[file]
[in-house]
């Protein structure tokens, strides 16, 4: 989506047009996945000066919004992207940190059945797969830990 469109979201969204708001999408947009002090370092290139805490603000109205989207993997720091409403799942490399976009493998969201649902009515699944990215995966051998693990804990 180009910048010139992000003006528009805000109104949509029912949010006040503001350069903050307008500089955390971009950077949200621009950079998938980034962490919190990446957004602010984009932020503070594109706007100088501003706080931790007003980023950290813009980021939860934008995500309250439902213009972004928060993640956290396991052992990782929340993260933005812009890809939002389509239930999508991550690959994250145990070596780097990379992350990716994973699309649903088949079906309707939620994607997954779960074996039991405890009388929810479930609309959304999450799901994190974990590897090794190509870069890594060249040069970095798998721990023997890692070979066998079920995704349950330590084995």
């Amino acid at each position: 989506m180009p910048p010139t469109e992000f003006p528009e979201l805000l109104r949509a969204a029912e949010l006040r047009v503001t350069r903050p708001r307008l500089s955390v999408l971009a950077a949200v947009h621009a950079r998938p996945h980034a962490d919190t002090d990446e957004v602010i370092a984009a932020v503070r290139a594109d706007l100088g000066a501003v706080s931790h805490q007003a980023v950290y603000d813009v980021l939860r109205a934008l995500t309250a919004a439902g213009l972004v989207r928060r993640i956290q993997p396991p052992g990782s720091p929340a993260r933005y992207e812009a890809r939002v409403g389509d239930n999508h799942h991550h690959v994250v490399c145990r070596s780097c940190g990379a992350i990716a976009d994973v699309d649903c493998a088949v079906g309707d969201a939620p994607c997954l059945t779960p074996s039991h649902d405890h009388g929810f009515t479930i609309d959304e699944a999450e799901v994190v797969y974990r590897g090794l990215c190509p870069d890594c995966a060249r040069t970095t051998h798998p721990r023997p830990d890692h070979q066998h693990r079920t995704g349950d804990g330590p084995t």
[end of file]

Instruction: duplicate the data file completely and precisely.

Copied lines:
[in-house]
């Protein structure tokens, strides 16, 4: 989506047009996945000066919004992207940190059945797969830990 469109979201969204708001999408947009002090370092290139805490603000109205989207993997720091409403799942490399976009493998969201649902009515699944990215995966051998693990804990 180009910048010139992000003006528009805000109104949509029912949010006040503001350069903050307008500089955390971009950077949200621009950079998938980034962490919190990446957004602010984009932020503070594109706007100088501003706080931790007003980023950290813009980021939860934008995500309250439902213009972004928060993640956290396991052992990782929340993260933005812009890809939002389509239930999508991550690959994250145990070596780097990379992350990716994973699309649903088949079906309707939620994607997954779960074996039991405890009388929810479930609309959304999450799901994190974990590897090794190509870069890594060249040069970095798998721990023997890692070979066998079920995704349950330590084995």
């Amino acid at each position: 989506m180009p910048p010139t469109e992000f003006p528009e979201l805000l109104r949509a969204a029912e949010l006040r047009v503001t350069r903050p708001r307008l500089s955390v999408l971009a950077a949200v947009h621009a950079r998938p996945h980034a962490d919190t002090d990446e957004v602010i370092a984009a932020v503070r290139a594109d706007l100088g000066a501003v706080s931790h805490q007003a980023v950290y603000d813009v980021l939860r109205a934008l995500t309250a919004a439902g213009l972004v989207r928060r993640i956290q993997p396991p052992g990782s720091p929340a993260r933005y992207e812009a890809r939002v409403g389509d239930n999508h799942h991550h690959v994250v490399c145990r070596s780097c940190g990379a992350i990716a976009d994973v699309d649903c493998a088949v079906g309707d969201a939620p994607c997954l059945t779960p074996s039991h649902d405890h009388g929810f009515t479930i609309d959304e699944a999450e799901v994190v797969y974990r590897g090794l990215c190509p870069d890594c995966a060249r040069t970095t051998h798998p721990r023997p830990d890692h070979q066998h693990r079920t995704g349950d804990g330590p084995t």